# $http request

# Using $http inside a controller

The $http service is a function which generates an HTTP request and returns a promise.

General Usage

// Simple GET request example:
$http({
  method: 'GET',
  url: '/someUrl'
}).then(function successCallback(response) {
    // this callback will be called asynchronously
    // when the response is available
  }, function errorCallback(response) {
    // called asynchronously if an error occurs
    // or server returns response with an error status.
  });

Usage inside controller

appName.controller('controllerName',
    ['$http', function($http){

    // Simple GET request example:
    $http({
        method: 'GET',
        url: '/someUrl'
    }).then(function successCallback(response) {
        // this callback will be called asynchronously
        // when the response is available
    }, function errorCallback(response) {
        // called asynchronously if an error occurs
        // or server returns response with an error status.
    });
}])

Shortcut Methods

$http service also has shortcut methods. Read about http methods here

Syntax

$http.get('/someUrl', config).then(successCallback, errorCallback);
$http.post('/someUrl', data, config).then(successCallback, errorCallback);

Shortcut Methods

  • $http.get
  • $http.head
  • $http.post
  • $http.put
  • $http.delete
  • $http.jsonp
  • $http.patch

# Using $http request in a service

HTTP requests are widely used repeatedly across every web app, so it is wise to write a method for each common request, and then use it in multiple places throughout the app.

Create a httpRequestsService.js

httpRequestsService.js

appName.service('httpRequestsService', function($q, $http){

    return {
        // function that performs a basic get request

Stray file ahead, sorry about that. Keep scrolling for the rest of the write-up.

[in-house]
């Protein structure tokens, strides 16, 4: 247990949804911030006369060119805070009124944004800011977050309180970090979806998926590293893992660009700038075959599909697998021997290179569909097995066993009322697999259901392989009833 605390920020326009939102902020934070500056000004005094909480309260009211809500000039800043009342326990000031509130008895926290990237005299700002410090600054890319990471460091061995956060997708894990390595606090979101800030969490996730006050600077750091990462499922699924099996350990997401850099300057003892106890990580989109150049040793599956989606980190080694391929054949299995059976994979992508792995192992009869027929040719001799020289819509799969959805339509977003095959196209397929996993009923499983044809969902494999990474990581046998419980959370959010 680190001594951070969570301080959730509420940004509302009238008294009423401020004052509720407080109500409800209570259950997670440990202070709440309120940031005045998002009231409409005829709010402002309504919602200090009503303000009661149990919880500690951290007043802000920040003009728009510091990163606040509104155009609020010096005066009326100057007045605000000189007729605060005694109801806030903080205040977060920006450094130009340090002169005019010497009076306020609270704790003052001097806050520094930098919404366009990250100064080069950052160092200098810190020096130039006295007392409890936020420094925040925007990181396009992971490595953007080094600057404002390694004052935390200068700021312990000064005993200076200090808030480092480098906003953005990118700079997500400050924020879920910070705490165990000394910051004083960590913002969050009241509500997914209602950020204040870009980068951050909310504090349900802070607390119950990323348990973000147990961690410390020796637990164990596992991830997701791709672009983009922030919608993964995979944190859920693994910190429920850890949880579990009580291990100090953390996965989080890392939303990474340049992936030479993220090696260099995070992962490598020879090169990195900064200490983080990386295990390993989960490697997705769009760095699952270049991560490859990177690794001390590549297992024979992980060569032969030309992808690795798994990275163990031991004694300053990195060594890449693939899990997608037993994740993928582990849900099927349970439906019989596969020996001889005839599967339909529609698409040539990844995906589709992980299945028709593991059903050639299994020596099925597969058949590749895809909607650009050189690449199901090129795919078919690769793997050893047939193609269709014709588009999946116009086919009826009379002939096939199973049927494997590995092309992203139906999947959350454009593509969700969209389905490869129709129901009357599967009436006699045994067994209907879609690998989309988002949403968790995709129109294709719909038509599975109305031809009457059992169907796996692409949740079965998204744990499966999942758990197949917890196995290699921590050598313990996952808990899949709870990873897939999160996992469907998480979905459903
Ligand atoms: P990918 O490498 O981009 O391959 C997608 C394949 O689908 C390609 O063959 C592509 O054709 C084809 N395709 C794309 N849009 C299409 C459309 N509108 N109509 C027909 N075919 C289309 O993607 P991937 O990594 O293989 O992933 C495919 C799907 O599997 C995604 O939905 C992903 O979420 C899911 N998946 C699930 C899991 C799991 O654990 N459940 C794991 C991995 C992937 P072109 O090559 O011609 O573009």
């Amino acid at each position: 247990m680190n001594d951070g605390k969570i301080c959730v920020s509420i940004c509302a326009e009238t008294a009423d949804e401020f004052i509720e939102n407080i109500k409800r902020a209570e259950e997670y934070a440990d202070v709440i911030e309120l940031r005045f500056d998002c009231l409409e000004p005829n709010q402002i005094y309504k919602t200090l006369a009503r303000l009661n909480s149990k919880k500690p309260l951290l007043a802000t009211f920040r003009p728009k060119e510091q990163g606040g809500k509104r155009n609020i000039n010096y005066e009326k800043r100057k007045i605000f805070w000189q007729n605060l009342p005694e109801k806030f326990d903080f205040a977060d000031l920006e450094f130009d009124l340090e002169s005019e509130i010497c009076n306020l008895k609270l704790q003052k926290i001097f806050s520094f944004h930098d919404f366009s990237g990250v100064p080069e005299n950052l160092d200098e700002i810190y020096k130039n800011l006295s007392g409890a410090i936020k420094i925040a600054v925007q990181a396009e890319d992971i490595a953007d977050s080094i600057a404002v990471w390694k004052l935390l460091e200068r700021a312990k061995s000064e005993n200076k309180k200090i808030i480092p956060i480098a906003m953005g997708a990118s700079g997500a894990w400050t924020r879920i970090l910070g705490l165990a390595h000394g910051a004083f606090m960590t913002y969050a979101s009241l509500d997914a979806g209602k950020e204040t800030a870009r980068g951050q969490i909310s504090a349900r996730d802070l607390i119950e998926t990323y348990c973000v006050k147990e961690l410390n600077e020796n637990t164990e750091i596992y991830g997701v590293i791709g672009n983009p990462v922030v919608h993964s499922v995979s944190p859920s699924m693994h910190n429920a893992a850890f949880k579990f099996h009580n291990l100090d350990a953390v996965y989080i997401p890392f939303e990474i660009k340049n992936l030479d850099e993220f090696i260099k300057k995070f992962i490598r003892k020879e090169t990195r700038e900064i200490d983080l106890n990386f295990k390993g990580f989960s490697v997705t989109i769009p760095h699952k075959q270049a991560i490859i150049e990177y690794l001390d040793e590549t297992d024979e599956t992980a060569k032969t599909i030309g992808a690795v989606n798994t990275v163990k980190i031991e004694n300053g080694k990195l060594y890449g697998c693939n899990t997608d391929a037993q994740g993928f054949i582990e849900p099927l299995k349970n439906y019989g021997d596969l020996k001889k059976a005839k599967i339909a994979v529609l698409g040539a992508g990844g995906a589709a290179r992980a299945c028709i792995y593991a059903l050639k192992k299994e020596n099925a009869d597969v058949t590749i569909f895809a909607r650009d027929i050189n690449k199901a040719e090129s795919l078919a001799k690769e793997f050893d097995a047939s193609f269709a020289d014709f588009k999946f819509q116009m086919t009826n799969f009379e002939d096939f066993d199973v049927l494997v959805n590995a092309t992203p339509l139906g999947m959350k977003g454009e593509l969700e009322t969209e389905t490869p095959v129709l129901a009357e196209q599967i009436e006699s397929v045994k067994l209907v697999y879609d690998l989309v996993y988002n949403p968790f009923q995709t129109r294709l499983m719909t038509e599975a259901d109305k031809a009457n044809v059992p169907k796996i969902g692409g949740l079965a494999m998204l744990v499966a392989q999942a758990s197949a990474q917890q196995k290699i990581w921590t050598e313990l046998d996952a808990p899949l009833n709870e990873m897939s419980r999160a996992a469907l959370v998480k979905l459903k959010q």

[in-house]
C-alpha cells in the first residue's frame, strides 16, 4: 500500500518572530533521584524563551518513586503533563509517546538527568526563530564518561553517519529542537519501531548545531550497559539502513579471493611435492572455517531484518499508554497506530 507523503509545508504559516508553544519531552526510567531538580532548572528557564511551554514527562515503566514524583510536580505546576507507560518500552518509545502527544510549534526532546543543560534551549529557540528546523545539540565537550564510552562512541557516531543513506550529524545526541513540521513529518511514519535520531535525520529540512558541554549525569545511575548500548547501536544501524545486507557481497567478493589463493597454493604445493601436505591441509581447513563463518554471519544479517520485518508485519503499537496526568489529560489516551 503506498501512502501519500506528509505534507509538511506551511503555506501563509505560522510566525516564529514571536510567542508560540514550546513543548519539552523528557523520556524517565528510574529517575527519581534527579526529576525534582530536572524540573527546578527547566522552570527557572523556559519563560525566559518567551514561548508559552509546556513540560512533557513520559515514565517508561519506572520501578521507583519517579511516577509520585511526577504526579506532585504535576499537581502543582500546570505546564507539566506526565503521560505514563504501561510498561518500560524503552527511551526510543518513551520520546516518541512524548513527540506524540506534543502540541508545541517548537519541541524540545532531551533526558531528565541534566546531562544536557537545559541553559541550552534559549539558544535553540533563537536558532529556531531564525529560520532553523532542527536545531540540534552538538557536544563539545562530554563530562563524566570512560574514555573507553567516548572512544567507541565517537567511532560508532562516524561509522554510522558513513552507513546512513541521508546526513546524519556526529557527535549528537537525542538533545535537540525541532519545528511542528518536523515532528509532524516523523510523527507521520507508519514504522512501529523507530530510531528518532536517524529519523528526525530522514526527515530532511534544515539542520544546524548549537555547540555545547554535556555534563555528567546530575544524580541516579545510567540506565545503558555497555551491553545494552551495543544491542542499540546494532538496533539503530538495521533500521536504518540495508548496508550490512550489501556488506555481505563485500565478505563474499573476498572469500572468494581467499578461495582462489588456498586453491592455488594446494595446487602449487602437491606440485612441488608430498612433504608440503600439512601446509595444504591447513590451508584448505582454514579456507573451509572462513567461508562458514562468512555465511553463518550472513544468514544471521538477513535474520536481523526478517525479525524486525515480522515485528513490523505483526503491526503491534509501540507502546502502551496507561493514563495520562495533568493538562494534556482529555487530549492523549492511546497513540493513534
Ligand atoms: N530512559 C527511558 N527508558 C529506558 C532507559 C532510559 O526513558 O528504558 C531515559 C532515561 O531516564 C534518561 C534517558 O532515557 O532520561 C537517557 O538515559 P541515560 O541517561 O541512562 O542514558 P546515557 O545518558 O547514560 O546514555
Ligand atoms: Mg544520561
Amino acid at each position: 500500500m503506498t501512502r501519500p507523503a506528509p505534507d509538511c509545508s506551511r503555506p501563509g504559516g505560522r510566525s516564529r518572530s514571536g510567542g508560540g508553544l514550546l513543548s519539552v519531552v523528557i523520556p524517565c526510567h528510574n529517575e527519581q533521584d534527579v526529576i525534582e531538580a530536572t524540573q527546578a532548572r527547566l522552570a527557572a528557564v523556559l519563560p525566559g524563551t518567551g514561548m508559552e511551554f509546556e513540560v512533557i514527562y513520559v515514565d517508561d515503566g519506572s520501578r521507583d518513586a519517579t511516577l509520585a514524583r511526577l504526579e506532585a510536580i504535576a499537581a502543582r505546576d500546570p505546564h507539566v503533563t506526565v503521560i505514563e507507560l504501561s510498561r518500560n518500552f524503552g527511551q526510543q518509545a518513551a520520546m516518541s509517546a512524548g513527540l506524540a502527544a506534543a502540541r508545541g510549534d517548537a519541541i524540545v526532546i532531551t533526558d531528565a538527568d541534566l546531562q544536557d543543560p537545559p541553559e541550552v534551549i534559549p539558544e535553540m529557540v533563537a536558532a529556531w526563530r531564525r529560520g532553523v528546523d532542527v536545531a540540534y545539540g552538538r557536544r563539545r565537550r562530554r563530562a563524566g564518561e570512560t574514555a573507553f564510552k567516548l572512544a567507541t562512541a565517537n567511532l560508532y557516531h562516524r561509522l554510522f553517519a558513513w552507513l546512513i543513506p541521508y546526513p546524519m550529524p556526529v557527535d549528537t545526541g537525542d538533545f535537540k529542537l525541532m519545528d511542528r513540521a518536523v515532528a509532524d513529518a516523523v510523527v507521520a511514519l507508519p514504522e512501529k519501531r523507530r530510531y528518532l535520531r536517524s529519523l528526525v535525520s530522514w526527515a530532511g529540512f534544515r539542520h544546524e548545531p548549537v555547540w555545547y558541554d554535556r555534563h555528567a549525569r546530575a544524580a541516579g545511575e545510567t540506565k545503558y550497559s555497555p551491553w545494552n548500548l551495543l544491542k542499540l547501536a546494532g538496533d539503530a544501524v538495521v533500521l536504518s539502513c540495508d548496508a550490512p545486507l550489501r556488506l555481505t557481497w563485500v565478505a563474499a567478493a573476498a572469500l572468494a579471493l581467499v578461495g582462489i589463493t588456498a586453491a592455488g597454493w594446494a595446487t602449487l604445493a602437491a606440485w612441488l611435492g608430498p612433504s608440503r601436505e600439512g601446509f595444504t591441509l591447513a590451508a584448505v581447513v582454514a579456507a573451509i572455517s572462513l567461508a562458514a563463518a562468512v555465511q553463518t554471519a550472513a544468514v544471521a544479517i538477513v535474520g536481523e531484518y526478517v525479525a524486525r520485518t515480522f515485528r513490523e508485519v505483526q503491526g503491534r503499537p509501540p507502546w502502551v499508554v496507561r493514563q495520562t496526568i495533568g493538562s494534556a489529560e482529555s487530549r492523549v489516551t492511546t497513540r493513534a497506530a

getName: function(){
            // make sure $http is injected
            return $http.get("/someAPI/names")
                .then(function(response) {
                    // return the result as a promise
                    return response;
                }, function(response) {
                    // defer the promise
                    return $q.reject(response.data);
                });
        },

        // add functions for other requests made by your app
        addName: function(){
            // some code...
        }
    }
})

The service above will perform a get request inside the service. This will be available to any controller where the service has been injected.

Sample usage

appName.controller('controllerName',
    ['httpRequestsService', function(httpRequestsService){

        // we injected httpRequestsService service on this controller
        // that made the getName() function available to use.
        httpRequestsService.getName()
            .then(function(response){
                // success
            }, function(error){
                // do something with the error
            })
    }])

Using this approach we can now use httpRequestsService.js anytime and in any controller.

# Timing of an $http request

The $http requests require time which varies depending on the server, some may take a few milliseconds, and some may take up to a few seconds. Often the time required to retrieve the data from a request is critical. Assuming the response value is an array of names, consider the following example:

Incorrect

$scope.names = [];

$http({
    method: 'GET',
    url: '/someURL'
}).then(function successCallback(response) {
            $scope.names = response.data;
        },
        function errorCallback(response) {
            alert(response.status);
        });

alert("The first name is: " + $scope.names[0]);

Accessing $scope.names[0] right below the $http request will often throw an error - this line of code executes before the response is received from the server.

Correct

$scope.names = [];

$scope.$watch('names', function(newVal, oldVal) {
    if(!(newVal.length == 0)) {
        alert("The first name is: " + $scope.names[0]);
    }
});

$http({
    method: 'GET',
    url: '/someURL'
}).then(function successCallback(response) {
            $scope.names = response.data;
        },
        function errorCallback(response) {
            alert(response.status);
        });

Using the $watch service we access the $scope.names array only when the response is received. During initialization, the function is called even though $scope.names was initialized before, therefore checking if the newVal.length is different than 0 is necessary. Be aware - any changes made to $scope.names will trigger the watch function.